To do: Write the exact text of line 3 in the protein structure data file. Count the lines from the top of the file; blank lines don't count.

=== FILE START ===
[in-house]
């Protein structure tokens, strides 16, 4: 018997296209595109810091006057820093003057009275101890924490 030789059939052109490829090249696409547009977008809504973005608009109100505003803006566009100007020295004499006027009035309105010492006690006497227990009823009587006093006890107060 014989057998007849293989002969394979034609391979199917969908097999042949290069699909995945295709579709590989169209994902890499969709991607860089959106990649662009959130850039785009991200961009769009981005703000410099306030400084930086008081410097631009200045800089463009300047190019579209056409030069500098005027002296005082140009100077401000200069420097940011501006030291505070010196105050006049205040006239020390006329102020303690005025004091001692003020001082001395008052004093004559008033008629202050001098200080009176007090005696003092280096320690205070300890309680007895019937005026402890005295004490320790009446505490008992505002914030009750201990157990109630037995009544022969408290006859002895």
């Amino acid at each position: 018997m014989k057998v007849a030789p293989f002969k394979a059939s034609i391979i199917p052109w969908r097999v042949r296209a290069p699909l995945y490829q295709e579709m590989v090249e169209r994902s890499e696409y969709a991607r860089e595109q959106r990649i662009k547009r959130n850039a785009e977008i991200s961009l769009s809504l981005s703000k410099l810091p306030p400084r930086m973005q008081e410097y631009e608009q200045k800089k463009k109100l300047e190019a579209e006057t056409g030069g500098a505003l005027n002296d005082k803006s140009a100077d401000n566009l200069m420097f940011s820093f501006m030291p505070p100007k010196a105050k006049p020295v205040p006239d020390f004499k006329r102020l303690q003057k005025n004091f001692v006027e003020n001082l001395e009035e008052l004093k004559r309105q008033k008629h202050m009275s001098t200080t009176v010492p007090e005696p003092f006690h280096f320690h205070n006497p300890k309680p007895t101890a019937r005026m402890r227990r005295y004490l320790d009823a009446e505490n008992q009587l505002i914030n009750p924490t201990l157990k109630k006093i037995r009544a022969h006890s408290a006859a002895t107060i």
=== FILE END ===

């Amino acid at each position: 018997m014989k057998v007849a030789p293989f002969k394979a059939s034609i391979i199917p052109w969908r097999v042949r296209a290069p699909l995945y490829q295709e579709m590989v090249e169209r994902s890499e696409y969709a991607r860089e595109q959106r990649i662009k547009r959130n850039a785009e977008i991200s961009l769009s809504l981005s703000k410099l810091p306030p400084r930086m973005q008081e410097y631009e608009q200045k800089k463009k109100l300047e190019a579209e006057t056409g030069g500098a505003l005027n002296d005082k803006s140009a100077d401000n566009l200069m420097f940011s820093f501006m030291p505070p100007k010196a105050k006049p020295v205040p006239d020390f004499k006329r102020l303690q003057k005025n004091f001692v006027e003020n001082l001395e009035e008052l004093k004559r309105q008033k008629h202050m009275s001098t200080t009176v010492p007090e005696p003092f006690h280096f320690h205070n006497p300890k309680p007895t101890a019937r005026m402890r227990r005295y004490l320790d009823a009446e505490n008992q009587l505002i914030n009750p924490t201990l157990k109630k006093i037995r009544a022969h006890s408290a006859a002895t107060i």